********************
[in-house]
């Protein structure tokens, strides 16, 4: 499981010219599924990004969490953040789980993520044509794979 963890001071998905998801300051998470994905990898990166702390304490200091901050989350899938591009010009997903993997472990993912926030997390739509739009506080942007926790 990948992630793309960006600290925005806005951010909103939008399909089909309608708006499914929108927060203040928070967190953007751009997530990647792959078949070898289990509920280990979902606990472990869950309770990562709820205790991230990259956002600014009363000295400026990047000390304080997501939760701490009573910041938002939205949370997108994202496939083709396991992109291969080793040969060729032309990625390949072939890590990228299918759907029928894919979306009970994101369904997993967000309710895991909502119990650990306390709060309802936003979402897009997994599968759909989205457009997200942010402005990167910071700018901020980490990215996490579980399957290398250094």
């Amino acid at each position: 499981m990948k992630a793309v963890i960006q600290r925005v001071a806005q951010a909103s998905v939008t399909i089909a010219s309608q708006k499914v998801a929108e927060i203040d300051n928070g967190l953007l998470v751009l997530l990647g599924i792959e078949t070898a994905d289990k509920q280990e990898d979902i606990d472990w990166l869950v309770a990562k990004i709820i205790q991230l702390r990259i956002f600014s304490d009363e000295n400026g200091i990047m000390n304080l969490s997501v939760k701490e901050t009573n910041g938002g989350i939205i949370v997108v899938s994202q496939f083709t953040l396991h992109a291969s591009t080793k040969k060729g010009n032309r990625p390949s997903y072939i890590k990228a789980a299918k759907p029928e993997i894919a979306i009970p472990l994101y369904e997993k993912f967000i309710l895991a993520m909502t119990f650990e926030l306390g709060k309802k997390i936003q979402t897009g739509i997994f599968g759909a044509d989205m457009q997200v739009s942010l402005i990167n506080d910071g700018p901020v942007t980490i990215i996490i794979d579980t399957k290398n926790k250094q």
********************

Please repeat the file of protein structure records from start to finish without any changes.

[in-house]
């Protein structure tokens, strides 16, 4: 499981010219599924990004969490953040789980993520044509794979 963890001071998905998801300051998470994905990898990166702390304490200091901050989350899938591009010009997903993997472990993912926030997390739509739009506080942007926790 990948992630793309960006600290925005806005951010909103939008399909089909309608708006499914929108927060203040928070967190953007751009997530990647792959078949070898289990509920280990979902606990472990869950309770990562709820205790991230990259956002600014009363000295400026990047000390304080997501939760701490009573910041938002939205949370997108994202496939083709396991992109291969080793040969060729032309990625390949072939890590990228299918759907029928894919979306009970994101369904997993967000309710895991909502119990650990306390709060309802936003979402897009997994599968759909989205457009997200942010402005990167910071700018901020980490990215996490579980399957290398250094």
């Amino acid at each position: 499981m990948k992630a793309v963890i960006q600290r925005v001071a806005q951010a909103s998905v939008t399909i089909a010219s309608q708006k499914v998801a929108e927060i203040d300051n928070g967190l953007l998470v751009l997530l990647g599924i792959e078949t070898a994905d289990k509920q280990e990898d979902i606990d472990w990166l869950v309770a990562k990004i709820i205790q991230l702390r990259i956002f600014s304490d009363e000295n400026g200091i990047m000390n304080l969490s997501v939760k701490e901050t009573n910041g938002g989350i939205i949370v997108v899938s994202q496939f083709t953040l396991h992109a291969s591009t080793k040969k060729g010009n032309r990625p390949s997903y072939i890590k990228a789980a299918k759907p029928e993997i894919a979306i009970p472990l994101y369904e997993k993912f967000i309710l895991a993520m909502t119990f650990e926030l306390g709060k309802k997390i936003q979402t897009g739509i997994f599968g759909a044509d989205m457009q997200v739009s942010l402005i990167n506080d910071g700018p901020v942007t980490i990215i996490i794979d579980t399957k290398n926790k250094q």